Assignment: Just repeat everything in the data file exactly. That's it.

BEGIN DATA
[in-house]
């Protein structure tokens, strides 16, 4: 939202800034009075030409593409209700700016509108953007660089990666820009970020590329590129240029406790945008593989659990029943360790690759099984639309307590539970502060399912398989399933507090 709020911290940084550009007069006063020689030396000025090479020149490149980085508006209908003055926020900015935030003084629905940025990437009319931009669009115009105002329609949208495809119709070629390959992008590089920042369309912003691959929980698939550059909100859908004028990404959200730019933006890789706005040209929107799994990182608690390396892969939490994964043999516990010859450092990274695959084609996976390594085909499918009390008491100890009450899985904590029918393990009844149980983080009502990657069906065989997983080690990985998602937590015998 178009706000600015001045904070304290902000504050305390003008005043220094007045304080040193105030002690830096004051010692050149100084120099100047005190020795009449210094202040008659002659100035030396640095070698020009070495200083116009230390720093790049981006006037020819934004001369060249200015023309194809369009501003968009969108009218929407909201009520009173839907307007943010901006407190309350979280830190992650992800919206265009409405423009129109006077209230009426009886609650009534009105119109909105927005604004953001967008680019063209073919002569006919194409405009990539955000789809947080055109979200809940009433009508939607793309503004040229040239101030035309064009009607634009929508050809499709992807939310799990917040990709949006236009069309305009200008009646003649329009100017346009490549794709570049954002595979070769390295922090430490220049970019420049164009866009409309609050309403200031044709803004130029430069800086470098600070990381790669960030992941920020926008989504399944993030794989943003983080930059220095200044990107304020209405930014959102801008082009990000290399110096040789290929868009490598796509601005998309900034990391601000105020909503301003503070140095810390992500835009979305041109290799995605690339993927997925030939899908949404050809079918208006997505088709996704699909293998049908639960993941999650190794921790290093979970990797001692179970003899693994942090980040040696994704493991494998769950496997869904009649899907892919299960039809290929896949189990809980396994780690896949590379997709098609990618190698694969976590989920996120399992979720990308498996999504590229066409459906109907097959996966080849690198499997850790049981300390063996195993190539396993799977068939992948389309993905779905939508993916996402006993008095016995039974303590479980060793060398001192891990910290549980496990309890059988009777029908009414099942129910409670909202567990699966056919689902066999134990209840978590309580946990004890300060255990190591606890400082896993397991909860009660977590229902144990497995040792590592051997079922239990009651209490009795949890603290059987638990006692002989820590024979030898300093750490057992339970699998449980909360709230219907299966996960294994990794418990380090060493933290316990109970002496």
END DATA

[in-house]
């Protein structure tokens, strides 16, 4: 939202800034009075030409593409209700700016509108953007660089990666820009970020590329590129240029406790945008593989659990029943360790690759099984639309307590539970502060399912398989399933507090 709020911290940084550009007069006063020689030396000025090479020149490149980085508006209908003055926020900015935030003084629905940025990437009319931009669009115009105002329609949208495809119709070629390959992008590089920042369309912003691959929980698939550059909100859908004028990404959200730019933006890789706005040209929107799994990182608690390396892969939490994964043999516990010859450092990274695959084609996976390594085909499918009390008491100890009450899985904590029918393990009844149980983080009502990657069906065989997983080690990985998602937590015998 178009706000600015001045904070304290902000504050305390003008005043220094007045304080040193105030002690830096004051010692050149100084120099100047005190020795009449210094202040008659002659100035030396640095070698020009070495200083116009230390720093790049981006006037020819934004001369060249200015023309194809369009501003968009969108009218929407909201009520009173839907307007943010901006407190309350979280830190992650992800919206265009409405423009129109006077209230009426009886609650009534009105119109909105927005604004953001967008680019063209073919002569006919194409405009990539955000789809947080055109979200809940009433009508939607793309503004040229040239101030035309064009009607634009929508050809499709992807939310799990917040990709949006236009069309305009200008009646003649329009100017346009490549794709570049954002595979070769390295922090430490220049970019420049164009866009409309609050309403200031044709803004130029430069800086470098600070990381790669960030992941920020926008989504399944993030794989943003983080930059220095200044990107304020209405930014959102801008082009990000290399110096040789290929868009490598796509601005998309900034990391601000105020909503301003503070140095810390992500835009979305041109290799995605690339993927997925030939899908949404050809079918208006997505088709996704699909293998049908639960993941999650190794921790290093979970990797001692179970003899693994942090980040040696994704493991494998769950496997869904009649899907892919299960039809290929896949189990809980396994780690896949590379997709098609990618190698694969976590989920996120399992979720990308498996999504590229066409459906109907097959996966080849690198499997850790049981300390063996195993190539396993799977068939992948389309993905779905939508993916996402006993008095016995039974303590479980060793060398001192891990910290549980496990309890059988009777029908009414099942129910409670909202567990699966056919689902066999134990209840978590309580946990004890300060255990190591606890400082896993397991909860009660977590229902144990497995040792590592051997079922239990009651209490009795949890603290059987638990006692002989820590024979030898300093750490057992339970699998449980909360709230219907299966996960294994990794418990380090060493933290316990109970002496």